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Archive for November, 2012|Monthly archive page

Hunted (2012)

In BBC, Crime, new, Rant, Review, series, Spy on 25/11/2012 at 11:56 pm

The BBC has set its standards high when it comes to present-day spy thrillers thanks to a successful decade of Spooks. When Hunted was announced – supposedly by the makers of Spooks – no doubt many of us were anticipating something good. And no doubt, we’re all disappointed.

Hunted tells the story of a young woman spy, Sam Hunter (Melissa George) and her perilous quest to find out who wants her dead. She works for a private agency and neither she nor her colleagues know why or for whom they put their lives on the line daily. They don’t know if they’re killing goodies or baddies. In my view, that’s about as wobbly a plot as anyone can come up with.  Some morals are written in towards the end, but the mere idea that the protagonist, who we’re meant to believe is fighting for justice, doesn’t care about the rest of the world makes her a fundamentally flawed character.

This 8-part drama also has generous blobs of dialogue that are so appalling I feel sorry for the actors made to say the lines. The bit where some dialogue is supposed to be Dutch is, erm, well, hardly recognisable as said language, and the characterisation is overall weak and obvious when it comes to the smaller supporting parts, and melodramatic when it comes to the protagonist (do we really need to see her terrible childhood nightmares in every episode? Does she really always sleep on the floor because of what happened to her mother 20 years ago?). To top all this off – the final episode builds up to this great unwrapping of secrets – and then they don’t unwrap at all and bits are left dangling.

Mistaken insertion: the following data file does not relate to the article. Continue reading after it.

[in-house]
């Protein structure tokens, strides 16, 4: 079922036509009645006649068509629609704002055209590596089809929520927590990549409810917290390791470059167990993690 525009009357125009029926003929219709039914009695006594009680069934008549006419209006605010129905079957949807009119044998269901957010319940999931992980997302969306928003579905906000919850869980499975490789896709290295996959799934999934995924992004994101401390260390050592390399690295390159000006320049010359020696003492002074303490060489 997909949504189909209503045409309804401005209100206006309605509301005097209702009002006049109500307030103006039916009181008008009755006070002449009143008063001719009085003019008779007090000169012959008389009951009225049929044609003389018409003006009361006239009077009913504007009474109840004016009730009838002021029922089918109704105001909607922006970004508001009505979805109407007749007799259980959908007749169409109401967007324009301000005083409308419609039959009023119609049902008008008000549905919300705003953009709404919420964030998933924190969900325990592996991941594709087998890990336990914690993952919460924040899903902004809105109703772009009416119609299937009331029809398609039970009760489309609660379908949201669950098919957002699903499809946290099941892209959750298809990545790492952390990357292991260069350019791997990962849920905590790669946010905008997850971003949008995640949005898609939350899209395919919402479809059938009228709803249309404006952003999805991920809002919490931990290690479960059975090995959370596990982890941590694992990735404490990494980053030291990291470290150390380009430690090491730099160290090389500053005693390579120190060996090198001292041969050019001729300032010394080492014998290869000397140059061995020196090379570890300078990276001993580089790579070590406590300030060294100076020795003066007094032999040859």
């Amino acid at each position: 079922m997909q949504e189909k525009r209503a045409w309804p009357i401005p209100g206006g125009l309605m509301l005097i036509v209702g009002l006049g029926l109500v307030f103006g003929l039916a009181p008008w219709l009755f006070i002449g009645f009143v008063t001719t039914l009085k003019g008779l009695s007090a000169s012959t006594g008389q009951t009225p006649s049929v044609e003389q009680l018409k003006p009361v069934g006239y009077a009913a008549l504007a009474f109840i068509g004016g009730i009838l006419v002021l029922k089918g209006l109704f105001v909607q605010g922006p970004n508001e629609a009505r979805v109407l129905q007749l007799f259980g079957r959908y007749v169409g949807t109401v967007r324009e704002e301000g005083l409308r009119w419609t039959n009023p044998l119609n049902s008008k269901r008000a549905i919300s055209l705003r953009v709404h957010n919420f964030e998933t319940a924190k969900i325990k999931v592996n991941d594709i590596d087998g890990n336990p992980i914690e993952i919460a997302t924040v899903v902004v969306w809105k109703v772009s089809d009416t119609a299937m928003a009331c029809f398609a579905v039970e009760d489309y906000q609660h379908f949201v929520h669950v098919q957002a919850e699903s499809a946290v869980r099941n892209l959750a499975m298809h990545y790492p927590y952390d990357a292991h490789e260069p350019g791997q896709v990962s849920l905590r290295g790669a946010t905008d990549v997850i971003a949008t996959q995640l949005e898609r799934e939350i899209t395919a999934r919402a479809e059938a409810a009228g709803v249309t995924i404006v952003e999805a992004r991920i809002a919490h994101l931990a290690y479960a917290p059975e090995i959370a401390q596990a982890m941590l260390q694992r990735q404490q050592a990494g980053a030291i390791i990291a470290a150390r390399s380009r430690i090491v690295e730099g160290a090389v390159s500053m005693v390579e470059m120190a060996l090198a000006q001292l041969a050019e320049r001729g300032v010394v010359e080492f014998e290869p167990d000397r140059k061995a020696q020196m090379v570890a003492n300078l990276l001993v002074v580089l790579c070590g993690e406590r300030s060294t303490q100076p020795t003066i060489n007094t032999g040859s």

So far I’ve said nothing good about Hunted, yet I’ve watched all of it. Most of what kept me hanging on was the power play within the enemy Jack Turner’s house (very convincingly played by Patrick Malahide), and the tension throughout to see whether Sam would get away with whatever hazardous venture she was undertaking. And it all looks very cool, in a fast-paced spy kind of way.

Hunted was neither written nor directed by the people who made Spooks, so I think we can safely say it has little to nothing to do with it. As for Auntie Beeb, I hope they do better next time they put our money into such a costly production.

 

 

 

Skyfall (2012)

In Amazing, Crime, film, Giggles, Recommendation, Review, Spy on 22/11/2012 at 8:14 pm

However raving the reviews and my Twitter feed have been over Skyfall, the last thing I expected was to be blown away by a Bond film. I’d given up on them a long time ago and my memory of them involves images of mostly, cheesy sex scenes. It’s safe to say that Bond just wasn’t my kinda spy.